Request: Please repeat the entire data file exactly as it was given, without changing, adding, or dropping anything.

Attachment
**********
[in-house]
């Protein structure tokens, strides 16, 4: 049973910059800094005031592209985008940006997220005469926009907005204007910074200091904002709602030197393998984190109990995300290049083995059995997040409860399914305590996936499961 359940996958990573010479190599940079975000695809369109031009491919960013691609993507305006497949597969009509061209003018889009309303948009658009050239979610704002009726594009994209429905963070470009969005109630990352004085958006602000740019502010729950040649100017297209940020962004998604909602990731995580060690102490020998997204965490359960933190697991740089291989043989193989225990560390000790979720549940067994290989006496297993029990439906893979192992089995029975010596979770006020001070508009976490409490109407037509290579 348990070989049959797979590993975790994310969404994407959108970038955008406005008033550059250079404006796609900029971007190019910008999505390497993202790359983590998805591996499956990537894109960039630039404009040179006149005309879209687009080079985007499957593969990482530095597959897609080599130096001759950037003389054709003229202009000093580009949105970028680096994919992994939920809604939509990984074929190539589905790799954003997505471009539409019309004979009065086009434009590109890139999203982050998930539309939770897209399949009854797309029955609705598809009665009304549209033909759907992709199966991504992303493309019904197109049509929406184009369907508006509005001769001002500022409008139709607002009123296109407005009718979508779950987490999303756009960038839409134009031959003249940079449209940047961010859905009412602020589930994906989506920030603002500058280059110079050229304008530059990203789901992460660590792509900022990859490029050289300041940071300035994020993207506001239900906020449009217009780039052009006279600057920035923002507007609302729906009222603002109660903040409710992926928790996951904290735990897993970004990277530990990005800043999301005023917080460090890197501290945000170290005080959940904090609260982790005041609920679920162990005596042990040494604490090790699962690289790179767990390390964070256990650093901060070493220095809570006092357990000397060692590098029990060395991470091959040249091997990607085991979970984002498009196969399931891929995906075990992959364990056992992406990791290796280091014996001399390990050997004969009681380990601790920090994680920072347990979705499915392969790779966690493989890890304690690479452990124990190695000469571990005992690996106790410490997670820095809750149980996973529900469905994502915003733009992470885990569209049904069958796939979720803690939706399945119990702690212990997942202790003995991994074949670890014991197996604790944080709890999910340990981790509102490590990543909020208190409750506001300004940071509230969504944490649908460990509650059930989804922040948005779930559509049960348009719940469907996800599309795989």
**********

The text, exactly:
[in-house]
């Protein structure tokens, strides 16, 4: 049973910059800094005031592209985008940006997220005469926009907005204007910074200091904002709602030197393998984190109990995300290049083995059995997040409860399914305590996936499961 359940996958990573010479190599940079975000695809369109031009491919960013691609993507305006497949597969009509061209003018889009309303948009658009050239979610704002009726594009994209429905963070470009969005109630990352004085958006602000740019502010729950040649100017297209940020962004998604909602990731995580060690102490020998997204965490359960933190697991740089291989043989193989225990560390000790979720549940067994290989006496297993029990439906893979192992089995029975010596979770006020001070508009976490409490109407037509290579 348990070989049959797979590993975790994310969404994407959108970038955008406005008033550059250079404006796609900029971007190019910008999505390497993202790359983590998805591996499956990537894109960039630039404009040179006149005309879209687009080079985007499957593969990482530095597959897609080599130096001759950037003389054709003229202009000093580009949105970028680096994919992994939920809604939509990984074929190539589905790799954003997505471009539409019309004979009065086009434009590109890139999203982050998930539309939770897209399949009854797309029955609705598809009665009304549209033909759907992709199966991504992303493309019904197109049509929406184009369907508006509005001769001002500022409008139709607002009123296109407005009718979508779950987490999303756009960038839409134009031959003249940079449209940047961010859905009412602020589930994906989506920030603002500058280059110079050229304008530059990203789901992460660590792509900022990859490029050289300041940071300035994020993207506001239900906020449009217009780039052009006279600057920035923002507007609302729906009222603002109660903040409710992926928790996951904290735990897993970004990277530990990005800043999301005023917080460090890197501290945000170290005080959940904090609260982790005041609920679920162990005596042990040494604490090790699962690289790179767990390390964070256990650093901060070493220095809570006092357990000397060692590098029990060395991470091959040249091997990607085991979970984002498009196969399931891929995906075990992959364990056992992406990791290796280091014996001399390990050997004969009681380990601790920090994680920072347990979705499915392969790779966690493989890890304690690479452990124990190695000469571990005992690996106790410490997670820095809750149980996973529900469905994502915003733009992470885990569209049904069958796939979720803690939706399945119990702690212990997942202790003995991994074949670890014991197996604790944080709890999910340990981790509102490590990543909020208190409750506001300004940071509230969504944490649908460990509650059930989804922040948005779930559509049960348009719940469907996800599309795989």